The Warlord’s Knight’s Move lets an ally Move their speed. Perhaps, the feat changes Knight’s Move to a shift with a bonus equal to the Warlord’s Strength, and a fellow party member with Fastball Special gets to make an attack with a specific Exploit before they move before the end of the next turn. That would of course need an additional benefit, perhaps treat the attack as if they had charged, or lay in some extra damage for the Special.

Obviously, a very rough idea, and I plan on writing up a few of these and trying them in a one shot game to see how they fair. After I’ve got some balance, I’ll see what I can do to make them available to you guys!

So, RPG pricing, what do you guys think?

How about team up attacks in any RPG?

Update 2011-01-09: Chuck Wendig, freelance penmonkey, covered the topic of e-book pricing on his blog on Friday. Some interesting insights and Gareth from Adamant made a comment as well.


  1. So many things to respond to!

    I both love and hate the micro-payments model. While I'm all for it in theory, even iTunes (arguably the leader in micro-payments) has issues making money off of micro-payments. I'm all for $5 and under PDFs, but once you try to go below $2, you're asking for trouble.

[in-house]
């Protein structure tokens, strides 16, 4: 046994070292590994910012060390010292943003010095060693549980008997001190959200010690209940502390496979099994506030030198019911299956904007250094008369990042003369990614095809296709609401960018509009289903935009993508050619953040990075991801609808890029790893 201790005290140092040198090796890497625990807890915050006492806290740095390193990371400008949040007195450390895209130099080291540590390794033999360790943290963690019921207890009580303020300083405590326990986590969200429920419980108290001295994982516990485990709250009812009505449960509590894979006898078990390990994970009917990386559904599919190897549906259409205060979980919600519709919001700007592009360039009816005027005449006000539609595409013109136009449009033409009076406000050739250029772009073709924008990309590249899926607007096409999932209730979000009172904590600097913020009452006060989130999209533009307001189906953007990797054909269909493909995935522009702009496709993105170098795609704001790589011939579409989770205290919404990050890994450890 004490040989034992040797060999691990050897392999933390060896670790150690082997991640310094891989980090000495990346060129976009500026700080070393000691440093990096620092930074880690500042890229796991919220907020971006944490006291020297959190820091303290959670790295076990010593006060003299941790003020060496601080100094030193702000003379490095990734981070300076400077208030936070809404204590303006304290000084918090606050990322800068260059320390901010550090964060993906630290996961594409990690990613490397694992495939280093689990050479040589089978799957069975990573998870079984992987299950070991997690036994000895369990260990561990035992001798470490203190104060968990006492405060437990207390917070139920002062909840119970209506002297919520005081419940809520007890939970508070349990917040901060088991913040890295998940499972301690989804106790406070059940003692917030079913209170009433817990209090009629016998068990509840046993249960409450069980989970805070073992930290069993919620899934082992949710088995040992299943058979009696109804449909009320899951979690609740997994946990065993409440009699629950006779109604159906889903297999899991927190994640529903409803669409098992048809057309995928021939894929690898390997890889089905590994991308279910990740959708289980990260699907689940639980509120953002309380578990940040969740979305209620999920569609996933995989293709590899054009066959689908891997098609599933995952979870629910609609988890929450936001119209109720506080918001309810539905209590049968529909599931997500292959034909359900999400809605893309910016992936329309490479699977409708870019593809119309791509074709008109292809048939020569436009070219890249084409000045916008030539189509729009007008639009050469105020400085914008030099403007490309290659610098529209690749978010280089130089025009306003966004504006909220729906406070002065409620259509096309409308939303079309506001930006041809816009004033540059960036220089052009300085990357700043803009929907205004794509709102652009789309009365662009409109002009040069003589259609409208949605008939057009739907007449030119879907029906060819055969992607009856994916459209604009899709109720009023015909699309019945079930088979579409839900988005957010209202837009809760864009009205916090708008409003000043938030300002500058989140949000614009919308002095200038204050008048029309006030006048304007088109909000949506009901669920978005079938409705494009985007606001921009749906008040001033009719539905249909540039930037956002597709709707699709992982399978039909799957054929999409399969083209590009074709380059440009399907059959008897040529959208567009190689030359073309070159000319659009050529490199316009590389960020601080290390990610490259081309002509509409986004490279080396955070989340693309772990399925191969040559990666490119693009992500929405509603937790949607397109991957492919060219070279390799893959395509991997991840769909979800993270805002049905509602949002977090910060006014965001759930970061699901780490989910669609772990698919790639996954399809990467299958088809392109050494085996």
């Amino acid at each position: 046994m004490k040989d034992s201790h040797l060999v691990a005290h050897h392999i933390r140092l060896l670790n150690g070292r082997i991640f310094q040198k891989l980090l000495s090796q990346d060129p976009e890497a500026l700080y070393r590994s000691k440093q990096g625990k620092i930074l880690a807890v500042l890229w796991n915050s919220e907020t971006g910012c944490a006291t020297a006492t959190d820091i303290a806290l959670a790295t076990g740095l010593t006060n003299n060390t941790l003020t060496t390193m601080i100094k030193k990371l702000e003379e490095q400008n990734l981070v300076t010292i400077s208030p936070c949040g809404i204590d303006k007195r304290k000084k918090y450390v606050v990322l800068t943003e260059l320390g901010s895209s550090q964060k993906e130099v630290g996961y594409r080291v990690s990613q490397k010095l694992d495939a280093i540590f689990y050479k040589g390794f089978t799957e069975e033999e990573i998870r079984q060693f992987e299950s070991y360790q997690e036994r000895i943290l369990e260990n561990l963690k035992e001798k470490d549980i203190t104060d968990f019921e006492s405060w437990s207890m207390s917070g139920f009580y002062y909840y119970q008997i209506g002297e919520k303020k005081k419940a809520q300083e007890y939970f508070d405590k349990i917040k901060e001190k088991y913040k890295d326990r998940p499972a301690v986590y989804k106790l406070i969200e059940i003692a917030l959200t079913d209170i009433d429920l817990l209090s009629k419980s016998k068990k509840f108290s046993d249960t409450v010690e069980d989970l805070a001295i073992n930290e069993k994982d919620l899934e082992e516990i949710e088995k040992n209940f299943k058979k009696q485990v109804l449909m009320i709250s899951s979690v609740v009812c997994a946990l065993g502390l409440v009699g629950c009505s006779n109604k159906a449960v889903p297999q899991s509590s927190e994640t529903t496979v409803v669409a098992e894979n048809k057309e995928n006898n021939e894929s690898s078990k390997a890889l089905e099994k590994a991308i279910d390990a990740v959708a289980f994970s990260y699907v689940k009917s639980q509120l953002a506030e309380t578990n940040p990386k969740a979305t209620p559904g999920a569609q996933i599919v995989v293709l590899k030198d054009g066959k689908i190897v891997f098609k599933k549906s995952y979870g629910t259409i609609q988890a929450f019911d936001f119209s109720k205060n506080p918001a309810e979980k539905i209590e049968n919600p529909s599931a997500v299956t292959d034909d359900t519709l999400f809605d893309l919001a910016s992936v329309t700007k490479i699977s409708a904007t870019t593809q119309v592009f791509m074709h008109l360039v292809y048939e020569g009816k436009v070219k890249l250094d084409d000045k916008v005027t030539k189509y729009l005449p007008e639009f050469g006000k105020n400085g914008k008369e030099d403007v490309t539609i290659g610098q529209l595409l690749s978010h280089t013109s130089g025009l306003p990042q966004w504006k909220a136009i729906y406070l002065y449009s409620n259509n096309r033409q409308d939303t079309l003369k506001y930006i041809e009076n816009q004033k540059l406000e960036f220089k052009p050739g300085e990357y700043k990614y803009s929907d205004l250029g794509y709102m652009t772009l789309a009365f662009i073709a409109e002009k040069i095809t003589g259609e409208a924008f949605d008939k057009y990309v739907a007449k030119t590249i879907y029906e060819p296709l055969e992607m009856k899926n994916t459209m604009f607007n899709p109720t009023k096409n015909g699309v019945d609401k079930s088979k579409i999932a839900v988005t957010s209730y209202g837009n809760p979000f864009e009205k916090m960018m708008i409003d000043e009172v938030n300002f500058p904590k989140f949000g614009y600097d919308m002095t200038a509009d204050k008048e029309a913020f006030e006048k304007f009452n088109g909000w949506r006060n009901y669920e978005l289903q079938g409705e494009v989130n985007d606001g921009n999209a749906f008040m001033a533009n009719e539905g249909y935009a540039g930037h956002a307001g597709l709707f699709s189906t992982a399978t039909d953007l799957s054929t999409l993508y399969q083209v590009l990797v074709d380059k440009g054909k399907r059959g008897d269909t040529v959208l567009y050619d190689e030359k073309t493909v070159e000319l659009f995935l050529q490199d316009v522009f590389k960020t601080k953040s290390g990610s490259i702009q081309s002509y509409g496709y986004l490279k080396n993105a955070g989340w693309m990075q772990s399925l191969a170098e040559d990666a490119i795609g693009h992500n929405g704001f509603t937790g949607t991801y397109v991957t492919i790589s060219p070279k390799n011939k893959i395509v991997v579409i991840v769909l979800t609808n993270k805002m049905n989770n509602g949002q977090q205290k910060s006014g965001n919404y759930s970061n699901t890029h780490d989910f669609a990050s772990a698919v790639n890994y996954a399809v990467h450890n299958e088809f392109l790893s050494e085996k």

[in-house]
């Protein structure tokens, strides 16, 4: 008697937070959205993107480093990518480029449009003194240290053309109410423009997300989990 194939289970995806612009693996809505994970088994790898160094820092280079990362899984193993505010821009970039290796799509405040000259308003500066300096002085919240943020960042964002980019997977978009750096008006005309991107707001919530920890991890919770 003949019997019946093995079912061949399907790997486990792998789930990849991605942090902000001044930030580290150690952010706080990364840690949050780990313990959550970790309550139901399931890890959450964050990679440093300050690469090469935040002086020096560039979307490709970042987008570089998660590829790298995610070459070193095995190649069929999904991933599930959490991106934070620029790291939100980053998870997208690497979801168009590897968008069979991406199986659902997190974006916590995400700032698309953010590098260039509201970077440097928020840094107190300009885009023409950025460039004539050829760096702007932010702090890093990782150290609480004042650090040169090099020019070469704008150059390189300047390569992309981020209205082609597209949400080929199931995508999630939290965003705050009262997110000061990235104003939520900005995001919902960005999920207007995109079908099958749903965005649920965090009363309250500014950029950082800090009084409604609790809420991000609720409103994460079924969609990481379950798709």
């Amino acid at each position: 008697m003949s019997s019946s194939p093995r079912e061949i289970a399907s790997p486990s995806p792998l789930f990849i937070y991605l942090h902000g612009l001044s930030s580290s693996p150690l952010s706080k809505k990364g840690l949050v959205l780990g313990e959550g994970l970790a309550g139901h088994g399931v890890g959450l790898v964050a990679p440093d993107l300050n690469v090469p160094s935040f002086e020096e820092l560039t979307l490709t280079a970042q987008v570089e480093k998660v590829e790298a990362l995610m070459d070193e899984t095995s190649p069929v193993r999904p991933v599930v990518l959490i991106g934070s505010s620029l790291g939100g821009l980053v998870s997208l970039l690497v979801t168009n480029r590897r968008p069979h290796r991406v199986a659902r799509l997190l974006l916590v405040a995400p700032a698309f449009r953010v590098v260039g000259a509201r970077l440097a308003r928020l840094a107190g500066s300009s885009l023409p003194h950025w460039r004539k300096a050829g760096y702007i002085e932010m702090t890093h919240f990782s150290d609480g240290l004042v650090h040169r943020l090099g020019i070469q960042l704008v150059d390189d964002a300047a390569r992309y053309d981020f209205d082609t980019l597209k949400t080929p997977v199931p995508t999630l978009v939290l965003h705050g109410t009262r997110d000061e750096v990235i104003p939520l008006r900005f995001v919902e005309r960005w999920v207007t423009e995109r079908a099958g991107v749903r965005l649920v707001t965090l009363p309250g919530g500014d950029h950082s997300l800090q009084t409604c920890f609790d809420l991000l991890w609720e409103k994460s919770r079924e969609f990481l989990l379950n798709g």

Unfortunately, I believe heavily in printed books, as the only thing I'd purchase online (PDF or otherwise) should be a resource, not reading. I don't read on my computer - that's where I type. If I'm going to read, it's because I'm elsewhere. Real RPG products should be in print. It's the only way you can build a following and get retail support (which is how games build momentum).


    As for team attacks, the basic initiative, turn-taking system used in most games is highly restrictive to team attacks. My absolute favorite thing to do in an RPG is for one person to set up an attack, and another person deliver it. Unfortunately, that is almost impossible to build in the standard turn system. Team attacks are a little easier (because you just mess with the turn order a little bit), but delays can be confusing.